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Meenakshi Sundareshwar review

By SUKANYA VERMA
November 05, 2021 12:37 IST
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Meenakshi Sundareshwar is a Basu Chatterjee slice-of-life packaged in a glossy ad film whose source of heart are its two genuinely likeable leads, feels Sukanya Verma.

A 'galat ghar' gag in Karan Johar's Kal Ho Naa Ho, where Saif Ali Khan and Rajpal Yadav accidentally swap places and arrive at the wrong address, ensues in much mirth.

A similar mix-up in the film-maker's latest production for digital space leads to marriage.

Only Meenakshi Sundareshwar is set in Madurai and is a humble confection about newlyweds taking on the strains of long distance marriage.

 

Wearing its charm lightly, Meenakshi Sundareshwar has the emotions of a coming-of-age, goals of a rom-com and the face of a heritage postcard.

Though the characters are of Tamil Brahmin origin and exhibit a steady cultural vibe, eliminating stereotypical accents and lowbrow humour makes for a truly welcome change.

Quite like Little Things, the disarming Web series on Netflix, Meenakshi Sundareshwar is attracted by the sweet, ordinary facets of a young couple's connection. Given there's a famous Hindu temple of the name Meenakshi and Sundareshwar aka Shiva Parvati are expected to be a match made in heaven but in urban context, such pieties don't always hold true and the movie is both fond and flippant about the myth.

Meenakshi (Sanya Malhotra) is a smart, confident woman and hard-core Rajni, correction, Superstar Rajni fan.

Sundareshwar (Abhimanyu Dasani) is a jittery, soft-spoken engineer determined to find a job and not join his dominating daddy's sari business.

Cinema lights her world and puts his to sleep.

She pairs her kari dosa with jigarthanda.

He relies on Google searches for any romantic crisis.

Nevertheless, the twain bond over cactus -- easy relationships being their thing.

Immediately after the wedding, Sundar receives an appointment letter from a software firm in Bengaluru where he must conceal his married status to stay employed.

If it's better for you, it;s better for us, says his understanding wife.

Unlike him, she has found regular success at job interviews, winning her otherwise disgruntled father-in-law's appreciation if not approval.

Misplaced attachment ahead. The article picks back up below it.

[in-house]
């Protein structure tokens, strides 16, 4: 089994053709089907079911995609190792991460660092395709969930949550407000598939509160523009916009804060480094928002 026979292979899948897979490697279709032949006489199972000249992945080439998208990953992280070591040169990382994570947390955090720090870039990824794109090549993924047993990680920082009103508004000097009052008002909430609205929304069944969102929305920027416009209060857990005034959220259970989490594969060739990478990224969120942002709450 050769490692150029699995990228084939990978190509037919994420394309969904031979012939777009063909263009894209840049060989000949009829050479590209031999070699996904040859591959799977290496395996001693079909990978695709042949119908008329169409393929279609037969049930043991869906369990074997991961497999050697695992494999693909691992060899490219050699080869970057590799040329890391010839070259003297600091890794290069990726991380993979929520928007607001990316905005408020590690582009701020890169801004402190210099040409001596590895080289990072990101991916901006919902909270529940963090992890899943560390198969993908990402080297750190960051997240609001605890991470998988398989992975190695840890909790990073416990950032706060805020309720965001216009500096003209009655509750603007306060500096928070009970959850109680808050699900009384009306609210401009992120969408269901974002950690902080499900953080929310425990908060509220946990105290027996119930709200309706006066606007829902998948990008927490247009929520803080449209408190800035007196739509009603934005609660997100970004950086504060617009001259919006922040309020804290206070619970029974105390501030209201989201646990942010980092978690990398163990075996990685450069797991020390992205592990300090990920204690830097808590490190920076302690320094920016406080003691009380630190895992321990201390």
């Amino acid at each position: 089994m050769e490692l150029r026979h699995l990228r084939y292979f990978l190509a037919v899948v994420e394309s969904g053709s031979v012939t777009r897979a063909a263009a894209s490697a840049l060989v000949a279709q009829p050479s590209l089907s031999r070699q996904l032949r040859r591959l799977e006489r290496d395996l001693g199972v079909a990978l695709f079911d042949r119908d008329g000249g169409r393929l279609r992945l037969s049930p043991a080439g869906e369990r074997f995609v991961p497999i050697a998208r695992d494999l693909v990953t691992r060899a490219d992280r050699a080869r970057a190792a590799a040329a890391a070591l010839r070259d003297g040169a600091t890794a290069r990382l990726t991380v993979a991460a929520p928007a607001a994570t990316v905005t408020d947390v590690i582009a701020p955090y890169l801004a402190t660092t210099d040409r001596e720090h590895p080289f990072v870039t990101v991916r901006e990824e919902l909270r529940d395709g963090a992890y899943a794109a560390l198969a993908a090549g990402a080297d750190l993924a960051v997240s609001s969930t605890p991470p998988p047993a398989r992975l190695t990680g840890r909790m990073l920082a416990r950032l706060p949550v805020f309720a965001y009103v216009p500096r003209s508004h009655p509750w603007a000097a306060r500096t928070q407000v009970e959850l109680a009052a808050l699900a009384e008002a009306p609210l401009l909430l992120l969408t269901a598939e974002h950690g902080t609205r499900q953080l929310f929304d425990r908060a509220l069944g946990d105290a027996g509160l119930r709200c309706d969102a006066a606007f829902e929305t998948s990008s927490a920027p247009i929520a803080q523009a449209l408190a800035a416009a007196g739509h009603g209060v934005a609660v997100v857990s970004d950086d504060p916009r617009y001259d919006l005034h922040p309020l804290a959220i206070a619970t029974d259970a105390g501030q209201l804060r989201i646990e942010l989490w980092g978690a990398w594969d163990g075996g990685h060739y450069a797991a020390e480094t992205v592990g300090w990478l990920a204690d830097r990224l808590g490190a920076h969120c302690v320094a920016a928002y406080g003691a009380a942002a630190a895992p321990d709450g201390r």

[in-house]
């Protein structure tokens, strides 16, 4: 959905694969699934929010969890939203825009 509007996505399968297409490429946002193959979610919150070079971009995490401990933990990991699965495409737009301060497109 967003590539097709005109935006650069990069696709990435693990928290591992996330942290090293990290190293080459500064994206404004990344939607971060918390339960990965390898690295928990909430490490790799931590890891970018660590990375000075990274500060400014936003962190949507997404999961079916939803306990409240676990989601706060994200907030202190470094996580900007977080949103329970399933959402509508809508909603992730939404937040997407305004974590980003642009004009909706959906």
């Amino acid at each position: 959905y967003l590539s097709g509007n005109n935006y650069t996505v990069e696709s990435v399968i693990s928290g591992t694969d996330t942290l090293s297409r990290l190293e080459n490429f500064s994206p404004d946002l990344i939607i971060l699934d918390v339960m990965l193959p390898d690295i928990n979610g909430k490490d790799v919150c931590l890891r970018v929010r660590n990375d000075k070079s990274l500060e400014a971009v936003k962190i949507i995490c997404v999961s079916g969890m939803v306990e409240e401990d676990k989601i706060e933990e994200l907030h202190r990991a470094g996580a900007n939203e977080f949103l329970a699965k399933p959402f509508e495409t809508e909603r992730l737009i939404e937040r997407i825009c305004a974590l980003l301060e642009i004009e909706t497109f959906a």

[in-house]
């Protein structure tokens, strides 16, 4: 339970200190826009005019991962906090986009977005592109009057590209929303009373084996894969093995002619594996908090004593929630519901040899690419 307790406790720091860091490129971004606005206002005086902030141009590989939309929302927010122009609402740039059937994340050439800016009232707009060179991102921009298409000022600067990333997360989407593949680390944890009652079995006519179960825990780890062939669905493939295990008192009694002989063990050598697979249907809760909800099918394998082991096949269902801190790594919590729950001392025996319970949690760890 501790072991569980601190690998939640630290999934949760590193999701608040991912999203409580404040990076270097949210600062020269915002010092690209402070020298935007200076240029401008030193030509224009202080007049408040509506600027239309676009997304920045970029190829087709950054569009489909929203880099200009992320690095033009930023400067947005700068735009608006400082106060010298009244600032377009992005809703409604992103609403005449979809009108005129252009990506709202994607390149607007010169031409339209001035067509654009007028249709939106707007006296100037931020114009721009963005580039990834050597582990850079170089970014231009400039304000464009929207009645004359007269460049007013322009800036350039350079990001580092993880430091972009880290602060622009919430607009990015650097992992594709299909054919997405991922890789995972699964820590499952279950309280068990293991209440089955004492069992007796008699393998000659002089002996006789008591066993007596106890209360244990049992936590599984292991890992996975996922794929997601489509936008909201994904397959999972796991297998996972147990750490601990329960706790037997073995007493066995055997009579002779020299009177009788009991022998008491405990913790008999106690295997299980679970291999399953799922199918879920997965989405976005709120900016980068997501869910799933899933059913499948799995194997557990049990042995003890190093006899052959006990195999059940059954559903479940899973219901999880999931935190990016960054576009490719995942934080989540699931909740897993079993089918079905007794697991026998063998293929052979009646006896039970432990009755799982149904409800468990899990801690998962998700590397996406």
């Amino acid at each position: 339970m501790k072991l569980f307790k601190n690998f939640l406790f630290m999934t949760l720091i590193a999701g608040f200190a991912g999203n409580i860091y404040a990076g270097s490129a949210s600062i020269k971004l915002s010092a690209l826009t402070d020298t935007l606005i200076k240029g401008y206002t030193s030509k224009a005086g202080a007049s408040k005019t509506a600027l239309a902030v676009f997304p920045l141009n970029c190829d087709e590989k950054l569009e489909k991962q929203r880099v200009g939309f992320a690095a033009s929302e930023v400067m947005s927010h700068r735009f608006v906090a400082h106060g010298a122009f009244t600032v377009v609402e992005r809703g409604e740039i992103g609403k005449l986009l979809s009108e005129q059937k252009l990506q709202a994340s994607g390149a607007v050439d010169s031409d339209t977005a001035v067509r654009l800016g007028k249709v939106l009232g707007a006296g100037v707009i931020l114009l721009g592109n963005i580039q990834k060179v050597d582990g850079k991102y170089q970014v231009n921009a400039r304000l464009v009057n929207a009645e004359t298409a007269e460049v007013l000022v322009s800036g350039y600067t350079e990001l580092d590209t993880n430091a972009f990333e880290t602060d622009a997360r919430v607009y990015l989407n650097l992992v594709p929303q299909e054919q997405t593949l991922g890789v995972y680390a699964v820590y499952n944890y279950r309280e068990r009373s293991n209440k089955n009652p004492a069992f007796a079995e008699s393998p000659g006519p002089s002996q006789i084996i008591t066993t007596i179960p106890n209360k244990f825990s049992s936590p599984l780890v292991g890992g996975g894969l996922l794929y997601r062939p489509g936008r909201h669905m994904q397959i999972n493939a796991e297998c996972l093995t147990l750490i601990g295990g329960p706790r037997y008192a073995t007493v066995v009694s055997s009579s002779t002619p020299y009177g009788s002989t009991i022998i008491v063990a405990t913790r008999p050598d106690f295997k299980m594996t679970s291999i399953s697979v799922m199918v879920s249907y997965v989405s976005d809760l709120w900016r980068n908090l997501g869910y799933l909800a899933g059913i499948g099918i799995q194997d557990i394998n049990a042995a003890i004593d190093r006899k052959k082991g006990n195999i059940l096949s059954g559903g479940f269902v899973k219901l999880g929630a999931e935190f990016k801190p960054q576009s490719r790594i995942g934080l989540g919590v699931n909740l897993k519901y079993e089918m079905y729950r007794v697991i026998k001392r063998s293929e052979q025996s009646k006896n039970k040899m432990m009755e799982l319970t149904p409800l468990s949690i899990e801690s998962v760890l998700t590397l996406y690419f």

From being in love to being alone, the duo's independent journey over the course of a year gives them a taste of unexpected freedom and unusual challenges.

For a while they have fun around their technologically-aided flirtations until the proverbial trouble in paradise pops up its ugly head that only a divine intervention of Thalaiva-ic proportions can straighten out.

Meenakshi Sundareshwar has its share of conflicts in the form of Sundar's daddy issues, Meenakshi's vague feelings around a possible ex and a sprinkle of domestic nok-jhonk but none of it ever become the centre of drama.

The problem is balance.

A marriage involves two individuals and both their contributions and sacrifices matter equally -- sometimes simultaneously, sometimes in succession. Take it for granted and the relationship stands on shaky grounds.

Though aesthetically pleasing (DoP Debojeet Ray) and rich on frothily choreographed avatars of composer Justin Prabhakaran and lyricist Raj Shekhar's eclectic soundtrack, Meenakshi Sundareshwar does have a few chinks in its armour.

Not all its wit lands -- the quirky boss jokes seem a bit heavy-handed, the misadventures have an off timing, some of the issues remain unresolved and the unfunny precocious kid foretelling his family's reactions as well as his tortured tutor arc could entirely be done with.

Director Vivek Soni, previously assistant to Abhishek Chaubey, on Udta Punjab and Sonchiriya, doesn't bend the rules of the genre as much as try and revitalise the era of endearing.

Back when people were gentler, accepting and things could get tough and troublesome but nobody stopped living or laughing.

Essentially, Meenakshi Sundareshwar is a Basu Chatterjee slice-of-life packaged in a glossy ad film whose source of heart are its two genuinely likeable leads.

Sanya Malhotra is unbridled joy in motion painting her Meenakshi in passion and serenity.

The actress has a chameleon-like prowess to change from emotion to emotion within seconds both conveying and holding back.

Abhimanyu is just the man to play Sundaram embodying what a sincere heart and heartfelt apology cannot achieve.

Meenakshi Sundareshwar streams on Netflix.

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SUKANYA VERMA / Rediff.com